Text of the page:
“We say the human in this play is acting as an inference engine, and that inference engine is operating against a corpus of information the oil company has and is drawing a conclusion,” Turek said. “But how good is that, how complete is that, can we help there? So we said we’re going to take this corpus conversion tool and the knowledge graph generator and we’re going to suck in all of that company’s geological information, all of the published papers and non-published papers on geology related, or unrelated, to petroleum, and then we’re  going to go out to the public databases, so that now my corpus is much bigger and it’s also organized in the construct of a (searchable) knowledge graph.”

He also cited a hypothetical material scientist, who believes him or herself to be an expert in the field. Yet there are 400,000 material science papers published per year, a mountain of literature beyond human scale. And what if there is fertile ground for new discovery by blending material science and, say, biology (see above re “emergent property”). A tool that can collect and relate massive amounts of data across both fields could have great value, Turek said.

“A lot of what’s going on today in engineering and science is a synthesis of knowledge across domains,” he said. “So you may know everything there is to know about material science, but you may not know all that much about biology. Bringing those two things together may be quite critical.”

We asked Turek how the new tools, due on the market the first half of next year, relate to Watson, IBM’s natural language query and information cognitive supercomputer.

“Some of the technology will be embedded into Watson going forward,” he said. “But our go-to-market strategy will be independent of Watson because we’re putting a lot of emphasis on scientific kinds of information. And we’re going to target it to specific kinds of customers in the scientific space.”

Subscribe to HPCwire's Weekly Update!

Be the most informed person in the room! Stay ahead of the tech trends with industy updates delivered to you every week!

Insights from Optimized Codes on Cineca’s Marconi

February 15, 2019

What can you do with 381,392 CPU cores? For Cineca, it means enabling computational scientists to expand a large part of the world’s body of knowledge from the nanoscale to the astronomic, from calculating quantum effe Read more…

By Ken Strandberg

What Will IBM’s AI Debater Learn from Its Loss?

February 14, 2019

The utility of IBM’s latest man-versus-machine gambit is debatable. At the very least its Project Debater got us thinking about the potential uses of artificial intelligence as a way of helping humans sift through al Read more…

By George Leopold

ClusterVision in Bankruptcy, Fate Uncertain

February 13, 2019

ClusterVision, European HPC specialists that have built and installed over 20 Top500-ranked systems in their nearly 17-year history, appear to be in the midst of bankruptcy proceedings. According to Dutch news site Drimb Read more…

By Tiffany Trader

HPE Extreme Performance Solutions

HPE Systems With Intel Omni-Path: Architected for Value and Accessible High-Performance Computing

Today’s high-performance computing (HPC) and artificial intelligence (AI) users value high performing clusters. And the higher the performance that their system can deliver, the better. Read more…

IBM Accelerated Insights

Medical Research Powered by Data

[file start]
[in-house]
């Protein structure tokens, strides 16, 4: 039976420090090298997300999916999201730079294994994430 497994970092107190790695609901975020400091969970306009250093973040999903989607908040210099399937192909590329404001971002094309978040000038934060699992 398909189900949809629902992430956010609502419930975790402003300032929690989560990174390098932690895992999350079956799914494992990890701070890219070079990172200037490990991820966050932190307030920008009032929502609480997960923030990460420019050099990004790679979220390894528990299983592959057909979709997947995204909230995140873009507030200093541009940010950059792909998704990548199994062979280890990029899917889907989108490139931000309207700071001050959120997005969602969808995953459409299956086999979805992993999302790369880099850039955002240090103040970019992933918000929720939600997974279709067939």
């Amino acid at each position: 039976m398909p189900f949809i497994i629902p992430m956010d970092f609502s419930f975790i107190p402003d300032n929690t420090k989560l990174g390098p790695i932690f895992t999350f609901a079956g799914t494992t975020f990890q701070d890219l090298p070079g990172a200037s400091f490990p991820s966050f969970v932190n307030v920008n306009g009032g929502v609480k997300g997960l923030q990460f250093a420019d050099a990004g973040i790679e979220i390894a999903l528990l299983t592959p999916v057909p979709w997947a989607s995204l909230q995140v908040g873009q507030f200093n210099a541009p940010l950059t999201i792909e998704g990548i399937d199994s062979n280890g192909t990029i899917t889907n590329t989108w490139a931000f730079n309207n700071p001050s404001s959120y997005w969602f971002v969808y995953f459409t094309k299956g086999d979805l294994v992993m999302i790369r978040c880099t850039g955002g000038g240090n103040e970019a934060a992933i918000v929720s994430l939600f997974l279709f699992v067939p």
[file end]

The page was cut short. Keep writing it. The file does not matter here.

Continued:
“We’re all the same, but we’re unique as well. In that uniqueness lies all of the answers….”

  • Mark Tykocinski, MD, Provost, Executive Vice President for Academic Affairs, Thomas Jefferson University

Getting the answers to what causes some people to develop diseases and not others is driving the groundbreaking medical research being conducted by the Computational Medicine Center at Thomas Jefferson University in Philadelphia. Read more…

South African Weather Service Doubles Compute and Triples Storage Capacity of Cray System

February 13, 2019

South Africa has made headlines in recent years for its commitment to HPC leadership in Africa – and now, Cray has announced another major South African HPC expansion. Cray has been awarded contracts with Eclipse Holdings Ltd. to upgrade the supercomputing system operated by the South African Weather Service (SAWS). Read more…

By Oliver Peckham

Insights from Optimized Codes on Cineca’s Marconi

February 15, 2019

What can you do with 381,392 CPU cores? For Cineca, it means enabling computational scientists to expand a large part of the world’s body of knowledge from th Read more…

By Ken Strandberg

ClusterVision in Bankruptcy, Fate Uncertain

February 13, 2019

ClusterVision, European HPC specialists that have built and installed over 20 Top500-ranked systems in their nearly 17-year history, appear to be in the midst o Read more…

By Tiffany Trader

UC Berkeley Paper Heralds Rise of Serverless Computing in the Cloud – Do You Agree?

February 13, 2019

Almost exactly ten years to the day from publishing of their widely-read, seminal paper on cloud computing, UC Berkeley researchers have issued another ambitious examination of cloud computing - Cloud Programming Simplified: A Berkeley View on Serverless Computing. The new work heralds the rise of ‘serverless computing’ as the next dominant phase of cloud computing. Read more…

By John Russell

Iowa ‘Grows Its Own’ to Fill the HPC Workforce Pipeline

February 13, 2019

The global workforce that supports advanced computing, scientific software and high-speed research networks is relatively small when you stop to consider the magnitude of the transformative discoveries it empowers. Technical conferences provide a forum where specialists convene to learn about the latest innovations and schedule face-time with colleagues from other institutions. Read more…

By Elizabeth Leake, STEM-Trek

Trump Signs Executive Order Launching U.S. AI Initiative

February 11, 2019